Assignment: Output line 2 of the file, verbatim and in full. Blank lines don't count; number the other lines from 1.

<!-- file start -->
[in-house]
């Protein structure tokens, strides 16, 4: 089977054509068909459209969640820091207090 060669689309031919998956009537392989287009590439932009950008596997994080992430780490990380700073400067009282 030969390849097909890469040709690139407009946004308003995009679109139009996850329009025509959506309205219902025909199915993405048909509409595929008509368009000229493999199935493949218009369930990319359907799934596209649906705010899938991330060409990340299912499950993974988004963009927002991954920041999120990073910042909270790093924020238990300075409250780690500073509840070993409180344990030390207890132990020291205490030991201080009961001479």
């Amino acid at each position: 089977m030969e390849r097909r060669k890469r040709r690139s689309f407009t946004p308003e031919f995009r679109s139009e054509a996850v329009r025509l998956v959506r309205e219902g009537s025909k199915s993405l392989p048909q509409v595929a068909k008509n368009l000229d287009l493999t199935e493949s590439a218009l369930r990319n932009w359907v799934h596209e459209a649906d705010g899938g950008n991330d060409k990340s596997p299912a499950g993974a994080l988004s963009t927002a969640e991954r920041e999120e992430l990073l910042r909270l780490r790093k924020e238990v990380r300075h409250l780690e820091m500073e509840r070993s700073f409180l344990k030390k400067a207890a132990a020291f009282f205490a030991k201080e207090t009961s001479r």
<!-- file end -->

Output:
């Protein structure tokens, strides 16, 4: 089977054509068909459209969640820091207090 060669689309031919998956009537392989287009590439932009950008596997994080992430780490990380700073400067009282 030969390849097909890469040709690139407009946004308003995009679109139009996850329009025509959506309205219902025909199915993405048909509409595929008509368009000229493999199935493949218009369930990319359907799934596209649906705010899938991330060409990340299912499950993974988004963009927002991954920041999120990073910042909270790093924020238990300075409250780690500073509840070993409180344990030390207890132990020291205490030991201080009961001479």